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Identity & Community

Majestic Lane Discusses City's Increase In Diversity, What It Means For Talks On Equity

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Julia Zenkevich
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90.5 WESA

Majestic Lane, a deputy chief of staff for Mayor Bill Peduto, has served as the first head of the city's Office of Equity for the past two years. There he has helped spearhead the administration's efforts to achieve equity within city government. But earlier this month, he will join the Allegheny Conference on Community Development, a key player in Pittsburgh's Renaissance efforts and long the region's leading business- and civic-leadership group. There he will reprise his duties as chief equity officer, focusing on equity issues across a 10-county region around Pittsburgh.

Lane spoke with WESA's Ariel Worthy about what that work entails, and what newly released census data — which shows both growing regional diversity and a 13 percent percent drop in the city's Black population — says about the challenges and opportunities ahead. Ariel Worthy's questions will be bolded, and Majestic Lane's will be below them.

The census last week confirmed what a lot of people suspected: Black households have moved across city lines over the past decade. What do you think should be done to reverse that trend, and what prevented the city government from doing it?

So to your first point, what you see with the strides of creating financial empowerment centers, what you see with unprecedented investments in affordable housing, attainable housing, for-sale, housing in communities are examples of what we have been doing to make neighborhoods in our city neighborhoods of choice, where everyone can function and everyone can flourish.

The second part of it is thinking about what we could have done to prevent it. We have to be very careful that we don't take away people's agency to move. While it is undeniable that rising costs in housing have contributed to people leaving the city, the two places that had the largest increase in Black population are places that are homeownership destinations for black people: Penn Hills and Monroeville. I think we have to have a nuanced conversation about what equity looks like and even the lens of how we perceive what is happening to Black people and be careful to not take away people's agency.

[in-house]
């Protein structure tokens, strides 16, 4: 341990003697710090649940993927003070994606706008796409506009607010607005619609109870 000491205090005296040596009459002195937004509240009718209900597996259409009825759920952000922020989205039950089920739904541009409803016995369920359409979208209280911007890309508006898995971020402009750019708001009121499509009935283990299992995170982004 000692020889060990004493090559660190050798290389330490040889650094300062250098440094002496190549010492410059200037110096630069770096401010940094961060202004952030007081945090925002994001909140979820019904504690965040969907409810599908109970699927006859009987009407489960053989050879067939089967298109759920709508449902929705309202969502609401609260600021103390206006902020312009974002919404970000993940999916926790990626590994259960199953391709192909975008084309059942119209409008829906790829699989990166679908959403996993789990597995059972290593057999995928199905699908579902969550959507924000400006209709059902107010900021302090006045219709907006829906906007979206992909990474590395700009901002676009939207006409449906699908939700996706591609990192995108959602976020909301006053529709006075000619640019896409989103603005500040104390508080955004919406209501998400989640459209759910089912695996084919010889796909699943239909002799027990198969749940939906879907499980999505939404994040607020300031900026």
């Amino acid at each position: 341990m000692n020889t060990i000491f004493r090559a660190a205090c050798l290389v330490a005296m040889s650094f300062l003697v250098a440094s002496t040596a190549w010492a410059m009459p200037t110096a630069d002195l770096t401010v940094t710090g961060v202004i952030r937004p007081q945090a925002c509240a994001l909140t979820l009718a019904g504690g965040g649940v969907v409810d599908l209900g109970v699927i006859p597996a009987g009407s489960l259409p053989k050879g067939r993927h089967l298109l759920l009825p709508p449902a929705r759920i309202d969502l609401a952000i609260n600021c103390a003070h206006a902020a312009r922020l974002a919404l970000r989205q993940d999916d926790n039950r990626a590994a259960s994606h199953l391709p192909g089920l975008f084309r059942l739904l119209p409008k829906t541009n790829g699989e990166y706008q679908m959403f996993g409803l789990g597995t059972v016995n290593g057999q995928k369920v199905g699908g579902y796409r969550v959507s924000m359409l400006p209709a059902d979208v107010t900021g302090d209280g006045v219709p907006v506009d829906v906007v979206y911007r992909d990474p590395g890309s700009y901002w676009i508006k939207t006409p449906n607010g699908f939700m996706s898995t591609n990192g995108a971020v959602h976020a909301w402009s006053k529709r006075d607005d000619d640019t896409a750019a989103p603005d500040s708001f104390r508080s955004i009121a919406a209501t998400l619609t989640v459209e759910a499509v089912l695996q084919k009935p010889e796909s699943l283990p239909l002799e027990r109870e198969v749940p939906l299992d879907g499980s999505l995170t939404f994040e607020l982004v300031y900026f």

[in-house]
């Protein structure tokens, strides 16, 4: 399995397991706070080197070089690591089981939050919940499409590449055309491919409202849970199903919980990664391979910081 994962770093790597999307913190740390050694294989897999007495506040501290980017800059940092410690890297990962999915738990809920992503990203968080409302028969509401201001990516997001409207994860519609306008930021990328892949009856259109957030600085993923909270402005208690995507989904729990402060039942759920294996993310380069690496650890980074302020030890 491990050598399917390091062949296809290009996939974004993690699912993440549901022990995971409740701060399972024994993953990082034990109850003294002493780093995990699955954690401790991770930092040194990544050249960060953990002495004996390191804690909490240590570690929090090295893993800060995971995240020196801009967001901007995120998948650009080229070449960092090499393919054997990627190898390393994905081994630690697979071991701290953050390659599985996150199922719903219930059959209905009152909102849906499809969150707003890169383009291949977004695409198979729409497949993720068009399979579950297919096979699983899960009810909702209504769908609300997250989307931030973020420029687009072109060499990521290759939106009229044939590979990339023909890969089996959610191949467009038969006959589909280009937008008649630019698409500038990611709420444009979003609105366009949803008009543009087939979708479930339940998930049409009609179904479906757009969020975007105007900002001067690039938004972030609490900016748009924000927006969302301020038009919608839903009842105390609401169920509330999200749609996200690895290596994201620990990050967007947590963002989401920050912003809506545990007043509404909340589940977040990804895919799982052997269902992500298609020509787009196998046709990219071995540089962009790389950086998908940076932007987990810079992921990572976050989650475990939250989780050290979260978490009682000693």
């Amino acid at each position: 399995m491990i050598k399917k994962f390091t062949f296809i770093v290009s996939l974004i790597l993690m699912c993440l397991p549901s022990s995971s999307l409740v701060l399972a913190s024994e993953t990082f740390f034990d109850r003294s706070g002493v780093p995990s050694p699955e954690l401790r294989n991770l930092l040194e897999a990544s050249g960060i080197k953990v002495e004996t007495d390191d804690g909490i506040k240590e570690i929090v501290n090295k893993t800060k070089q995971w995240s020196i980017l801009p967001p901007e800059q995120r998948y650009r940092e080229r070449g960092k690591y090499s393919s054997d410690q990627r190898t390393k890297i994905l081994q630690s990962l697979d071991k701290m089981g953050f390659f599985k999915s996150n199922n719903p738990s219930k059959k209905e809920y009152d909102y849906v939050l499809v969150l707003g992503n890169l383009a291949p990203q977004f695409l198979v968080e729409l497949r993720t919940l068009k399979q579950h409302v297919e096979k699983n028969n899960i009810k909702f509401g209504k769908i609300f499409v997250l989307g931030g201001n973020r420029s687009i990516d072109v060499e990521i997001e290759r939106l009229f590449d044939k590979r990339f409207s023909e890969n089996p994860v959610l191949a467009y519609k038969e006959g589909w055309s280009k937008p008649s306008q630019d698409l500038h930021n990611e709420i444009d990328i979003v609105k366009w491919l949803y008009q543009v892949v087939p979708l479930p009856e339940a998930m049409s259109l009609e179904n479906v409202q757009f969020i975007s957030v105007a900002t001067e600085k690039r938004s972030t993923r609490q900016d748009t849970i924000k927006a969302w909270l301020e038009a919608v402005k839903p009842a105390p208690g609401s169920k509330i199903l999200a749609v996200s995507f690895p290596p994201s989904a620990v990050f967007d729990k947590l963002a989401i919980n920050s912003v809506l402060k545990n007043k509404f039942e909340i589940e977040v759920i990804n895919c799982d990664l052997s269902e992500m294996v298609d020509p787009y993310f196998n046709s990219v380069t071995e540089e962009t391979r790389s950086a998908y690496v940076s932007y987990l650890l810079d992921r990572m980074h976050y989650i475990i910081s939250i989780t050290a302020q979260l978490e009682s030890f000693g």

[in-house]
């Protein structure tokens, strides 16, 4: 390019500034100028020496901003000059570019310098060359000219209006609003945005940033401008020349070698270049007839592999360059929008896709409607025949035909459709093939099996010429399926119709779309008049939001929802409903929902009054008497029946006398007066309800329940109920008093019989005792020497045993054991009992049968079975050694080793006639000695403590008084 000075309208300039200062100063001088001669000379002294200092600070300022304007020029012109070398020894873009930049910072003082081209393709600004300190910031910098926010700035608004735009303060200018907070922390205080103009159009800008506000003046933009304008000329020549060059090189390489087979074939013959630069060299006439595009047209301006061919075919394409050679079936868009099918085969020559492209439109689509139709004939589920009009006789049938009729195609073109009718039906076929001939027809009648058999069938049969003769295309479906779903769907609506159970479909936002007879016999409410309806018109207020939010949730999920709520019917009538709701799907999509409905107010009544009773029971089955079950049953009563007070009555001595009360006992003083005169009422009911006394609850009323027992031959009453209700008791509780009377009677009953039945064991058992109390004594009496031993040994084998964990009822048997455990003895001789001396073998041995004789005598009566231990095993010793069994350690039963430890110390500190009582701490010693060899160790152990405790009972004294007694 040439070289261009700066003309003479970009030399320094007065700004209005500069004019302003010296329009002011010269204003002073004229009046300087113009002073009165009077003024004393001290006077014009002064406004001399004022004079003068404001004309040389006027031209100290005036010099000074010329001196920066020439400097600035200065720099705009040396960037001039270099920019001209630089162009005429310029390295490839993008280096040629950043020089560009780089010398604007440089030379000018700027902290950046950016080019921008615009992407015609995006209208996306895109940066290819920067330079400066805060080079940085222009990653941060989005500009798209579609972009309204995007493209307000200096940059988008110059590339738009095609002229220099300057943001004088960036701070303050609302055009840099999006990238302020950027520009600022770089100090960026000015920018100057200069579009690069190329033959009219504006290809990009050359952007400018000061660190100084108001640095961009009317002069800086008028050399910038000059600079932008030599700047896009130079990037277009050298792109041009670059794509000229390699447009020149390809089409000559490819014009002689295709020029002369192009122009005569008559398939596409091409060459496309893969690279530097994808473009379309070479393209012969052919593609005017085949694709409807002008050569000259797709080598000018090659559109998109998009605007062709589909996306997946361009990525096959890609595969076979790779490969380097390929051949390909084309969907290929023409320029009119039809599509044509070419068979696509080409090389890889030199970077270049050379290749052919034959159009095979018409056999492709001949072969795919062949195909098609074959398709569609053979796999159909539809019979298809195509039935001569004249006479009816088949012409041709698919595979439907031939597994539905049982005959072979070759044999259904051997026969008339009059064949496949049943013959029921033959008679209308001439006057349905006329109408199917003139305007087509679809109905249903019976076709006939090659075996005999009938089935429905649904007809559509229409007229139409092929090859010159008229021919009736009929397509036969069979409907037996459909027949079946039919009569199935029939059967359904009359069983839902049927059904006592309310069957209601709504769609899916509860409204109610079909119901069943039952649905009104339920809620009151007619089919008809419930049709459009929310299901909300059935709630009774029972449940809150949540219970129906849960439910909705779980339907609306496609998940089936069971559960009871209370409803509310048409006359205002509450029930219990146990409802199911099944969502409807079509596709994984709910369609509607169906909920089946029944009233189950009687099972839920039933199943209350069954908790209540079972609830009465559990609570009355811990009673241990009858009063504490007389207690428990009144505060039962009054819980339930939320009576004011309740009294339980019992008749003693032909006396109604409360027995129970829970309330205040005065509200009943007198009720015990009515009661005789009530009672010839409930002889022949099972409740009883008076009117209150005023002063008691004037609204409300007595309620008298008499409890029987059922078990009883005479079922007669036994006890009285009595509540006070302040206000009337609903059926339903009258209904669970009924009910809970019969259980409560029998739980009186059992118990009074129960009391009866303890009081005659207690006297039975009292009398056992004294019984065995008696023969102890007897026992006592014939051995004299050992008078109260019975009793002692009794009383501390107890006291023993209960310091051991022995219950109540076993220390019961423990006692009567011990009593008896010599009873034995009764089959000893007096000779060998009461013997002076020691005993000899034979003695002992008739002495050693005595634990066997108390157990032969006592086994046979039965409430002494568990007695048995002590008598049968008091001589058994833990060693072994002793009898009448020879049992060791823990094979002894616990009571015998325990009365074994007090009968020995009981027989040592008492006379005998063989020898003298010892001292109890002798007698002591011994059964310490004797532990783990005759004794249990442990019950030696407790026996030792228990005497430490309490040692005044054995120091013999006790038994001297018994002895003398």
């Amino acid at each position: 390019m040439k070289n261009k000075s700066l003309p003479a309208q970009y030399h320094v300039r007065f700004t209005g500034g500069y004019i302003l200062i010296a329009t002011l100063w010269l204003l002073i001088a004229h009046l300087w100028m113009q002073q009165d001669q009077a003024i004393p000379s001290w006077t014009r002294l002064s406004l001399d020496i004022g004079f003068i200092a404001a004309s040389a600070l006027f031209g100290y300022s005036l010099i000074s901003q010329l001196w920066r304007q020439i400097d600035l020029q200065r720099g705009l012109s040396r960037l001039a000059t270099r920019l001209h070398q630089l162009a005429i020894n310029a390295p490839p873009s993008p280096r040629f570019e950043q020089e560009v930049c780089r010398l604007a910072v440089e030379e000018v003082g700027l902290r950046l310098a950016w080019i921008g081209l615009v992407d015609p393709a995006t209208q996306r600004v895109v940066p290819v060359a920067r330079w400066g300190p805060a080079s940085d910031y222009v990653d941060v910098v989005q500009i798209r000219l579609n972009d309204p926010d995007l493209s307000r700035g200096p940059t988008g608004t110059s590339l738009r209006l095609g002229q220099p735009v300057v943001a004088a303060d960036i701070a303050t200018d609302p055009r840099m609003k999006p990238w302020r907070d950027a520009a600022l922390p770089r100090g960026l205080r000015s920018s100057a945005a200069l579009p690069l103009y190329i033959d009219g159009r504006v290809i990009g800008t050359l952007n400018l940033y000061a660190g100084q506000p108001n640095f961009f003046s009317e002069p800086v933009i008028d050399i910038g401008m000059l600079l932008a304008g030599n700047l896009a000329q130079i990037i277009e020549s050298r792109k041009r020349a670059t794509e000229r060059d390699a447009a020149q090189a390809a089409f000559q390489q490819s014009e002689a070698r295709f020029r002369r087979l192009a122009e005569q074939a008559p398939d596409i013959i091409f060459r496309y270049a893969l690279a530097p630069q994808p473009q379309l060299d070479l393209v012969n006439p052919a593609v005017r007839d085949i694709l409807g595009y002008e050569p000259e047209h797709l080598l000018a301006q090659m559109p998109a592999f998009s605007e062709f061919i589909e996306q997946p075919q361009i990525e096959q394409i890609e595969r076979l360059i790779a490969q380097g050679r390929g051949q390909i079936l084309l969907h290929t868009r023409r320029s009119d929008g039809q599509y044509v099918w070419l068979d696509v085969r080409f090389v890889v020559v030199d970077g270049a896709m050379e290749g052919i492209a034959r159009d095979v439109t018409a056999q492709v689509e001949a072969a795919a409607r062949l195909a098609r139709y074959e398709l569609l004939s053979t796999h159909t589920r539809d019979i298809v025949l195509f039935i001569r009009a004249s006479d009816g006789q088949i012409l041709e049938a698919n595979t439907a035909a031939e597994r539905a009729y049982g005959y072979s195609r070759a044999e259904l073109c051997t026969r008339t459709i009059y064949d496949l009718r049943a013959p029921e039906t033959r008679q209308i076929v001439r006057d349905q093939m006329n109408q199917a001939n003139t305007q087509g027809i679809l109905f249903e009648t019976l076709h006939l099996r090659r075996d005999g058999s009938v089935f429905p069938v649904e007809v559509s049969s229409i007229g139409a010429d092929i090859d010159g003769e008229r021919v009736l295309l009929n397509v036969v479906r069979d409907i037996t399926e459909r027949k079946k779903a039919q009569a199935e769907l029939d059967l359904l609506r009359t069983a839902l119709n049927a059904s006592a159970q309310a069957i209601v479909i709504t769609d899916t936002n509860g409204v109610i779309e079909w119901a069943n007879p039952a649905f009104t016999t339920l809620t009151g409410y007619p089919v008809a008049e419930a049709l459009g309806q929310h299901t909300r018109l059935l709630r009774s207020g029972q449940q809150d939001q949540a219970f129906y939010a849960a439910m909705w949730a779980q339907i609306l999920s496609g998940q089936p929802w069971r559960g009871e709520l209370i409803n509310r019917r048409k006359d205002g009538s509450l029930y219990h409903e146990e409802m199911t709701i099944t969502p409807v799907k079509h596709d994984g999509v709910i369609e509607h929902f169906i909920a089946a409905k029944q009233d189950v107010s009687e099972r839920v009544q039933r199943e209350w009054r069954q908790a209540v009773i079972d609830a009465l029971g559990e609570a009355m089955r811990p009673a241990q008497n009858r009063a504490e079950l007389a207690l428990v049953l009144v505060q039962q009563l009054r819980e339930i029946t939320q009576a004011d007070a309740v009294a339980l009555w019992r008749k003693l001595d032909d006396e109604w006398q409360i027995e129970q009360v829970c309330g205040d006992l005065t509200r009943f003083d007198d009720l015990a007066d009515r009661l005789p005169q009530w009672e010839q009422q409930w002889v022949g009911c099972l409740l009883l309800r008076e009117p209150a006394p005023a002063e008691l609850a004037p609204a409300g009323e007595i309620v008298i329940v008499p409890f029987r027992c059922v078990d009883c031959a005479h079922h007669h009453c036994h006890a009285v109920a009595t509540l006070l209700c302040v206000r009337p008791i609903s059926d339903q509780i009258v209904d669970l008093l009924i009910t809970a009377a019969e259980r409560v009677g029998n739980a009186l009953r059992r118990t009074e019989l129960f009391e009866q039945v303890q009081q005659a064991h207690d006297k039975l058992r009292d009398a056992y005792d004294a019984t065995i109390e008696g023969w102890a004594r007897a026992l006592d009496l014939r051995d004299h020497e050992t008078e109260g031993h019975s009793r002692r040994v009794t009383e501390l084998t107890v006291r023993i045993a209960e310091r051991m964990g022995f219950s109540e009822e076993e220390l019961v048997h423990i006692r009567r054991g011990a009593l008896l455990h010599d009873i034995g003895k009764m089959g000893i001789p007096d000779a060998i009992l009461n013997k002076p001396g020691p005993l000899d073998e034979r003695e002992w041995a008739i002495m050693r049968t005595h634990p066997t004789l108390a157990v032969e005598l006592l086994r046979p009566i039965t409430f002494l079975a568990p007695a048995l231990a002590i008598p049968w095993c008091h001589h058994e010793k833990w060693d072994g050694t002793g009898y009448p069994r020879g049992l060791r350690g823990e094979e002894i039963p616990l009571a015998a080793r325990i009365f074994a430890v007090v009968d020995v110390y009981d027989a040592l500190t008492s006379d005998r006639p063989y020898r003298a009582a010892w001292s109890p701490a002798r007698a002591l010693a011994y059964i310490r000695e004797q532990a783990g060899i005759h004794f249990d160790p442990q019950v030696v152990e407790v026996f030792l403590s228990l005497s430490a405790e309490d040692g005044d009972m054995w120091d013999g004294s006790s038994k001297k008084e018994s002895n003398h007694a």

People for generations have lived the "American dream." And so if people want more space and people have the ability to do that, they may do that. What we want to do is create [a] neighborhood of choice. We want to create opportunity in the city. And also some of the conversations we're having or national dialogs. You know, Black flight from cities is a national conversation. So we need to have both of those dialogs together.

The census also showed that the Hispanic population grew by about two-thirds and the Asian population grew by half and [the population of] some other races doubled. And we also saw that the county had big jumps in those categories. What implications does that have for the work of equity?

I think it shows that the conversation around equity needs to be a county and a regional conversation, because what we see is that, again, people are moving to the county for a variety of reasons. I think it shows that this region is becoming a destination for a variety of people, is becoming more diverse.

Diverse regions do better. Diverse regions create a higher quality of life. So I think it's indicative that we are making strides because now we know that there's going to be a more diverse workforce, that people will be able to see folks from all backgrounds and walks of life.

What will you be doing at the Allegheny Conference?

So in many senses, what I'll be doing there is really a scaling of sorts of the work that we've been doing at the city. We know that it's important to look at the outcomes for people of color from a regional perspective. And this will give me the ability to partner with folks in the city, folks in the county, and folks in the 10-county area to really see what's happening where Black people from an economic equity perspective and a quality-of-life perspective. And how can the Allegheny Conference work with partners to enhance those things and lead where we're uniquely suited to lead?

In a lot of people's minds, the Conference has a lot of white men in it. How do you think your presence there will justify what is going on?

So I think what we see from the idea or impetus to hire a chief equity officer is a acknowledgment and reality of the fact that our region is shifting and that economic racial equity is central to a healthy, functional region, which I think is in a really, really big step, right. To me, the conference is now saying we need to be explicit about what's happening with all of our residents in the entire area for quality of life. So I think it shows a shift. And I think that our entire region is making a need to continue to make the shift around equity and what that looks like and what it means for all of our residents.